Russia not interested in unstable Moldova, says President Dodon

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Moldovan President Igor Dodon

Moldovan President Igor Dodon


© Valery Sharifulin/TASS

CHISINAU, February 22. /TASS/. Russia is not interested in destabilizing the situation in Moldova after the upcoming parliamentary election, Moldovan President Igor Dodon said in an exclusive interview with TASS.

“As for Russia, it is not interested in destabilizing the situation in our country, given complicated developments in Ukraine. It may create serious problems for Russia, including the risk of being involved in a new conflict because Russian peacekeepers are deployed to the unrecognized Transnistria, where there also are arms depots containing outdated munitions that Russian military servicemen are protecting,” the Moldovan president pointed out. He added that he had recently had many contacts with officials from the European Union, Russia and the United States.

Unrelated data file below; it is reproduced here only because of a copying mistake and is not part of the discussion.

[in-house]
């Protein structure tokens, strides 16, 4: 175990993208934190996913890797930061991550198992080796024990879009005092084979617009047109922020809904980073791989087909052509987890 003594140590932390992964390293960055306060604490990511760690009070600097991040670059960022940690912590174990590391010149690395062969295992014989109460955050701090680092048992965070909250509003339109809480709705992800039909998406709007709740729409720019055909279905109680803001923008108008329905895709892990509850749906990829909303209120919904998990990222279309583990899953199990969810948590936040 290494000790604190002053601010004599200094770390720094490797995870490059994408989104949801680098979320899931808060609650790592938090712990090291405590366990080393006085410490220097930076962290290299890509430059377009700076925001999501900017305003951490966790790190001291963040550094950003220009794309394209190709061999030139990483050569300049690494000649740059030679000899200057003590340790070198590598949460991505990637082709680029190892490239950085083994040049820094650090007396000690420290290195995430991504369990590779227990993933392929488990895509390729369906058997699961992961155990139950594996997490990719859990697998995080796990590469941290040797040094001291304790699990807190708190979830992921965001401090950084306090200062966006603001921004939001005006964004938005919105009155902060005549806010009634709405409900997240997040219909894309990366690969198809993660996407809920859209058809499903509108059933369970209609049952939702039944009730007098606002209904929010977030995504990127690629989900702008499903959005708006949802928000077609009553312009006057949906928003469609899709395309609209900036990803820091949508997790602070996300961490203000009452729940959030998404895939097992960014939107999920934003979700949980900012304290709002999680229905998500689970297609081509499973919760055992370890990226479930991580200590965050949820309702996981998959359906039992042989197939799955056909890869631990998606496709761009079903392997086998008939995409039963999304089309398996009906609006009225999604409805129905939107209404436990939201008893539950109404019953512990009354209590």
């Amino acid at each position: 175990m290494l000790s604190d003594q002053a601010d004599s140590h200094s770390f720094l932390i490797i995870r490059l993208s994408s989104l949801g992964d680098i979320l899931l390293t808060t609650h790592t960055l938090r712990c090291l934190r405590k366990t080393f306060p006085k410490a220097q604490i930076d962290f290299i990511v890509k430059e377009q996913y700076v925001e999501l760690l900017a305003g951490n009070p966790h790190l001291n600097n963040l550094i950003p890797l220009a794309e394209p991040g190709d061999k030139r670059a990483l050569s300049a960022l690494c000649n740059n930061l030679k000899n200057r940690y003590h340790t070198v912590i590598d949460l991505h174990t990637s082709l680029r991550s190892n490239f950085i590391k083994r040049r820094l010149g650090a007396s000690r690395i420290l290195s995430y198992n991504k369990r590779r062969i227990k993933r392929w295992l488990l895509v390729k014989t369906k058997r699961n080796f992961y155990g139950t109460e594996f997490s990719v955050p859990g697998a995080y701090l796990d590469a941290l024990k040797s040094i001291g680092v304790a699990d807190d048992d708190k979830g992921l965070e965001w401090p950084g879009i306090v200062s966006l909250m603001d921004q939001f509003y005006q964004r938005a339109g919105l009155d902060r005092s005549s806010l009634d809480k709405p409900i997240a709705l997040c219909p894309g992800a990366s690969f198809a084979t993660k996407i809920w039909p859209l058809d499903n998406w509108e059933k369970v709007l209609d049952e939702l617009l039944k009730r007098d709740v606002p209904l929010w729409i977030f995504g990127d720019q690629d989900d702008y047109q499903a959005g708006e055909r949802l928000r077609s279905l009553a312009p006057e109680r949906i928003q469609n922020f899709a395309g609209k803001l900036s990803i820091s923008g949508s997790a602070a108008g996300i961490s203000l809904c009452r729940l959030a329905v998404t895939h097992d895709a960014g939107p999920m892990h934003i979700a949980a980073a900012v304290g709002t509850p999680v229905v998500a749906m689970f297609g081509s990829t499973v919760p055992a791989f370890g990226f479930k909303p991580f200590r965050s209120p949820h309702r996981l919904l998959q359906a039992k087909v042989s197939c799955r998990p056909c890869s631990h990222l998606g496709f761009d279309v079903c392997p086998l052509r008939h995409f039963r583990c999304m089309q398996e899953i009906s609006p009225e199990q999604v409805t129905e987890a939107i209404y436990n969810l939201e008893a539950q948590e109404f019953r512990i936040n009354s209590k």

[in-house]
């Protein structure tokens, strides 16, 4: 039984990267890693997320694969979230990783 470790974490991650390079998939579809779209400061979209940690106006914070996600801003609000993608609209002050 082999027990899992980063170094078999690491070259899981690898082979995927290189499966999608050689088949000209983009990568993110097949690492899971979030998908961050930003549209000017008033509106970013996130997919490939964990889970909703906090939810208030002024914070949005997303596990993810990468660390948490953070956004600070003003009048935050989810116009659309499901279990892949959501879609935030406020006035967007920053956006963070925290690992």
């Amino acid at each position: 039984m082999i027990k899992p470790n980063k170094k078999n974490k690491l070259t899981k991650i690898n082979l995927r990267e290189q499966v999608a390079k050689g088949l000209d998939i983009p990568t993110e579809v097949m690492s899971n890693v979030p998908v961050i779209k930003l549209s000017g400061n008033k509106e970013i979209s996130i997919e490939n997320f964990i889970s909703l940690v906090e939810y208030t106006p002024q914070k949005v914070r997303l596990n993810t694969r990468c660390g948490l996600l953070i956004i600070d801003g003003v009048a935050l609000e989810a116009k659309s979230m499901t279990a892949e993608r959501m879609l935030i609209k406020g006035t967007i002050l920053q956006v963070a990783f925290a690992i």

“Judging by what they told me, influential foreign players don’t want our country to become a new hotspot of tension,” Dodon said.

However, in his words, there is still a risk of destabilization. “I think it stems more from interior factors, primarily from the ruling pro-EU coalition’s reluctance to cede power,” he noted.

The Moldovan president earlier called on his supporters to be ready to take to the streets over the weekend or after the February 24 parliamentary election. According to Dodon, the pro-EU Democratic Party, which controls the parliament, may try to rig the election. “As head of state, I have been trying to prevent tensions from escalating for the past two years. But now, the people just won’t understand if we fail to give a tough response to possible unlawful acts and attempts to ignore the position of the president and the party that supports him,” Dodon explained.

According to opinion polls, the Socialist Party, which supports the Moldovan president, is capable of receiving about half of parliament seats. The vote will be held under a combined electoral system: 50 lawmakers will be elected on party lists and another 51 in single-seat constituencies.

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